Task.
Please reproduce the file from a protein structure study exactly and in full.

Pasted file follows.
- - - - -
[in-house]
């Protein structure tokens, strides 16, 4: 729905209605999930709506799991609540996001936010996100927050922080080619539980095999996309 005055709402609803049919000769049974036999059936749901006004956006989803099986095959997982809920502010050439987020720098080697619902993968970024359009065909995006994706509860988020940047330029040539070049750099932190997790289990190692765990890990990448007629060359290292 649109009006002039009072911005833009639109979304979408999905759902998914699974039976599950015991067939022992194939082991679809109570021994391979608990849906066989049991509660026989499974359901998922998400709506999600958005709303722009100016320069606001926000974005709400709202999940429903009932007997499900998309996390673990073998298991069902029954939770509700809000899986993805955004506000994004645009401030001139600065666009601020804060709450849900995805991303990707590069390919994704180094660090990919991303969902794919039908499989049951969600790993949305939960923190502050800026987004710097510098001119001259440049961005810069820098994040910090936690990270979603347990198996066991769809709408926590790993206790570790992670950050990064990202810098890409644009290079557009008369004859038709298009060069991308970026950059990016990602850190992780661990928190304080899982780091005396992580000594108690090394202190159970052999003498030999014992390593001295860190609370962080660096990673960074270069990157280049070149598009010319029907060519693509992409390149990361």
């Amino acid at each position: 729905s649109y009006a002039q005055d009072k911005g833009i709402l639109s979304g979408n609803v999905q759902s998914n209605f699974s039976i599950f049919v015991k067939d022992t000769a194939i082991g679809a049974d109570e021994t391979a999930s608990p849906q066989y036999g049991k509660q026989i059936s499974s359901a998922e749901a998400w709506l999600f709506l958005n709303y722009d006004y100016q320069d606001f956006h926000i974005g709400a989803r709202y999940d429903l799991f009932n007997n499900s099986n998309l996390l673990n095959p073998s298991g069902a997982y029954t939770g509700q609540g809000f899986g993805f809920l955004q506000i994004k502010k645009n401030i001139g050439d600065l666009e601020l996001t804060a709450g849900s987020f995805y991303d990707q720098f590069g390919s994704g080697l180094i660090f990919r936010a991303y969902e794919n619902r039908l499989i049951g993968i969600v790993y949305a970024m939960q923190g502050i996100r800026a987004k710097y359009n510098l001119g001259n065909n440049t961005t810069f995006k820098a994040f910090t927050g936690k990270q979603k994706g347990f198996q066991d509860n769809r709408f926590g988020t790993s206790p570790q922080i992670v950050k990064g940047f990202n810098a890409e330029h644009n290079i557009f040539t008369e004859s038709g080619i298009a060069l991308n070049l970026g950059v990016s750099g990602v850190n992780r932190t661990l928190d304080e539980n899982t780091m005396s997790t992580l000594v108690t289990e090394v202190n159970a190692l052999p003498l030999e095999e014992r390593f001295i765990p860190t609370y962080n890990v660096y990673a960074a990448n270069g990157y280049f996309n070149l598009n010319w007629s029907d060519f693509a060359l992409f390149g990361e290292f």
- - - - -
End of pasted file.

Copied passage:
[in-house]
């Protein structure tokens, strides 16, 4: 729905209605999930709506799991609540996001936010996100927050922080080619539980095999996309 005055709402609803049919000769049974036999059936749901006004956006989803099986095959997982809920502010050439987020720098080697619902993968970024359009065909995006994706509860988020940047330029040539070049750099932190997790289990190692765990890990990448007629060359290292 649109009006002039009072911005833009639109979304979408999905759902998914699974039976599950015991067939022992194939082991679809109570021994391979608990849906066989049991509660026989499974359901998922998400709506999600958005709303722009100016320069606001926000974005709400709202999940429903009932007997499900998309996390673990073998298991069902029954939770509700809000899986993805955004506000994004645009401030001139600065666009601020804060709450849900995805991303990707590069390919994704180094660090990919991303969902794919039908499989049951969600790993949305939960923190502050800026987004710097510098001119001259440049961005810069820098994040910090936690990270979603347990198996066991769809709408926590790993206790570790992670950050990064990202810098890409644009290079557009008369004859038709298009060069991308970026950059990016990602850190992780661990928190304080899982780091005396992580000594108690090394202190159970052999003498030999014992390593001295860190609370962080660096990673960074270069990157280049070149598009010319029907060519693509992409390149990361």
């Amino acid at each position: 729905s649109y009006a002039q005055d009072k911005g833009i709402l639109s979304g979408n609803v999905q759902s998914n209605f699974s039976i599950f049919v015991k067939d022992t000769a194939i082991g679809a049974d109570e021994t391979a999930s608990p849906q066989y036999g049991k509660q026989i059936s499974s359901a998922e749901a998400w709506l999600f709506l958005n709303y722009d006004y100016q320069d606001f956006h926000i974005g709400a989803r709202y999940d429903l799991f009932n007997n499900s099986n998309l996390l673990n095959p073998s298991g069902a997982y029954t939770g509700q609540g809000f899986g993805f809920l955004q506000i994004k502010k645009n401030i001139g050439d600065l666009e601020l996001t804060a709450g849900s987020f995805y991303d990707q720098f590069g390919s994704g080697l180094i660090f990919r936010a991303y969902e794919n619902r039908l499989i049951g993968i969600v790993y949305a970024m939960q923190g502050i996100r800026a987004k710097y359009n510098l001119g001259n065909n440049t961005t810069f995006k820098a994040f910090t927050g936690k990270q979603k994706g347990f198996q066991d509860n769809r709408f926590g988020t790993s206790p570790q922080i992670v950050k990064g940047f990202n810098a890409e330029h644009n290079i557009f040539t008369e004859s038709g080619i298009a060069l991308n070049l970026g950059v990016s750099g990602v850190n992780r932190t661990l928190d304080e539980n899982t780091m005396s997790t992580l000594v108690t289990e090394v202190n159970a190692l052999p003498l030999e095999e014992r390593f001295i765990p860190t609370y962080n890990v660096y990673a960074a990448n270069g990157y280049f996309n070149l598009n010319w007629s029907d060519f693509a060359l992409f390149g990361e290292f």